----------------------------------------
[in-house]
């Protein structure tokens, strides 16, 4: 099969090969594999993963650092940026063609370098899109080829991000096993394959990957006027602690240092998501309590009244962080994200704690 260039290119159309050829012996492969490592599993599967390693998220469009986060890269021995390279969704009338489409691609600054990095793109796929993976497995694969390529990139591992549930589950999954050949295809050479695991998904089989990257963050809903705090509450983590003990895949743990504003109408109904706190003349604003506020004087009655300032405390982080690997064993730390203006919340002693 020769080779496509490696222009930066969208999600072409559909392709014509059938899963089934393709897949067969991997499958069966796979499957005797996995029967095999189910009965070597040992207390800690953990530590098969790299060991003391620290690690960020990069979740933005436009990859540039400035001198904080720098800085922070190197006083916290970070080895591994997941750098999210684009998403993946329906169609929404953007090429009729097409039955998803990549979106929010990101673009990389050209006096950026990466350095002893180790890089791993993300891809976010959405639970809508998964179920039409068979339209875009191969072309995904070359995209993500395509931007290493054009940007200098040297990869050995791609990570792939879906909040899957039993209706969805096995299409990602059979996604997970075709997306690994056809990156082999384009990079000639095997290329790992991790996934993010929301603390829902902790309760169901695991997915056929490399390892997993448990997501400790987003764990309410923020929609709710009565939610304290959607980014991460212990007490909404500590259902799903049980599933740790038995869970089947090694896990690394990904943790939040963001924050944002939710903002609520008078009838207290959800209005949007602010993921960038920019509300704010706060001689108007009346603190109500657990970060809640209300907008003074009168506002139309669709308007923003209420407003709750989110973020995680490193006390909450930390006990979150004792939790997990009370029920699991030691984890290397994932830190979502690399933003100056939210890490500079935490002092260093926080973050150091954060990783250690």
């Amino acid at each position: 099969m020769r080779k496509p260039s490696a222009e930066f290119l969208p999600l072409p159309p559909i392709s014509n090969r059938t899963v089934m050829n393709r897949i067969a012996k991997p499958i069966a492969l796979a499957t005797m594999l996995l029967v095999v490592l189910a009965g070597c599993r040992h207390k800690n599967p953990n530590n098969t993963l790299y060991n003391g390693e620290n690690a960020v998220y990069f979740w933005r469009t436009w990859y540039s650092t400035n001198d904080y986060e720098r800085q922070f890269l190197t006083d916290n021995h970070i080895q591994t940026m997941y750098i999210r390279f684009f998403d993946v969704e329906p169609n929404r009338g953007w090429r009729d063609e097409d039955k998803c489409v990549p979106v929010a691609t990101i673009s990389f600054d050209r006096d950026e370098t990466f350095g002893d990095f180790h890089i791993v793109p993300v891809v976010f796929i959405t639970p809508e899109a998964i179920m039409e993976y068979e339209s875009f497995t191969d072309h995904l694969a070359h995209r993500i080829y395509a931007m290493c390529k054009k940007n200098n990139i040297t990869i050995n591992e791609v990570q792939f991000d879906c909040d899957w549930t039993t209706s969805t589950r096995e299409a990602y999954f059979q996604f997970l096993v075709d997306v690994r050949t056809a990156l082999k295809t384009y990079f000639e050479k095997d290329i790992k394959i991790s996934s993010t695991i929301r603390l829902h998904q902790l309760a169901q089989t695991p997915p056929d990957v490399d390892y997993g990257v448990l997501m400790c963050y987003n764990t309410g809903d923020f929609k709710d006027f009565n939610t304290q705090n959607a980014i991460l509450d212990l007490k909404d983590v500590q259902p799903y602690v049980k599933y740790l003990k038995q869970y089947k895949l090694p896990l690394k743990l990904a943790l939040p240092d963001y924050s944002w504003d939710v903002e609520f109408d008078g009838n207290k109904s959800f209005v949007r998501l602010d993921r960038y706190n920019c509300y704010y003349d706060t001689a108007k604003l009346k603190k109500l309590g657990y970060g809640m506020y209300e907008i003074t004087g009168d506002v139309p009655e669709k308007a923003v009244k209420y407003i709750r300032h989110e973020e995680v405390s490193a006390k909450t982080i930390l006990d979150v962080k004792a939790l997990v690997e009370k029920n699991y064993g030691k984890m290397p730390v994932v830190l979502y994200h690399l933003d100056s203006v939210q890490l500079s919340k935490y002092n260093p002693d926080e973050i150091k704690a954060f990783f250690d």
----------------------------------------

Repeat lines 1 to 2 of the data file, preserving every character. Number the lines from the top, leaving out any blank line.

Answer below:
[in-house]
């Protein structure tokens, strides 16, 4: 099969090969594999993963650092940026063609370098899109080829991000096993394959990957006027602690240092998501309590009244962080994200704690 260039290119159309050829012996492969490592599993599967390693998220469009986060890269021995390279969704009338489409691609600054990095793109796929993976497995694969390529990139591992549930589950999954050949295809050479695991998904089989990257963050809903705090509450983590003990895949743990504003109408109904706190003349604003506020004087009655300032405390982080690997064993730390203006919340002693 020769080779496509490696222009930066969208999600072409559909392709014509059938899963089934393709897949067969991997499958069966796979499957005797996995029967095999189910009965070597040992207390800690953990530590098969790299060991003391620290690690960020990069979740933005436009990859540039400035001198904080720098800085922070190197006083916290970070080895591994997941750098999210684009998403993946329906169609929404953007090429009729097409039955998803990549979106929010990101673009990389050209006096950026990466350095002893180790890089791993993300891809976010959405639970809508998964179920039409068979339209875009191969072309995904070359995209993500395509931007290493054009940007200098040297990869050995791609990570792939879906909040899957039993209706969805096995299409990602059979996604997970075709997306690994056809990156082999384009990079000639095997290329790992991790996934993010929301603390829902902790309760169901695991997915056929490399390892997993448990997501400790987003764990309410923020929609709710009565939610304290959607980014991460212990007490909404500590259902799903049980599933740790038995869970089947090694896990690394990904943790939040963001924050944002939710903002609520008078009838207290959800209005949007602010993921960038920019509300704010706060001689108007009346603190109500657990970060809640209300907008003074009168506002139309669709308007923003209420407003709750989110973020995680490193006390909450930390006990979150004792939790997990009370029920699991030691984890290397994932830190979502690399933003100056939210890490500079935490002092260093926080973050150091954060990783250690």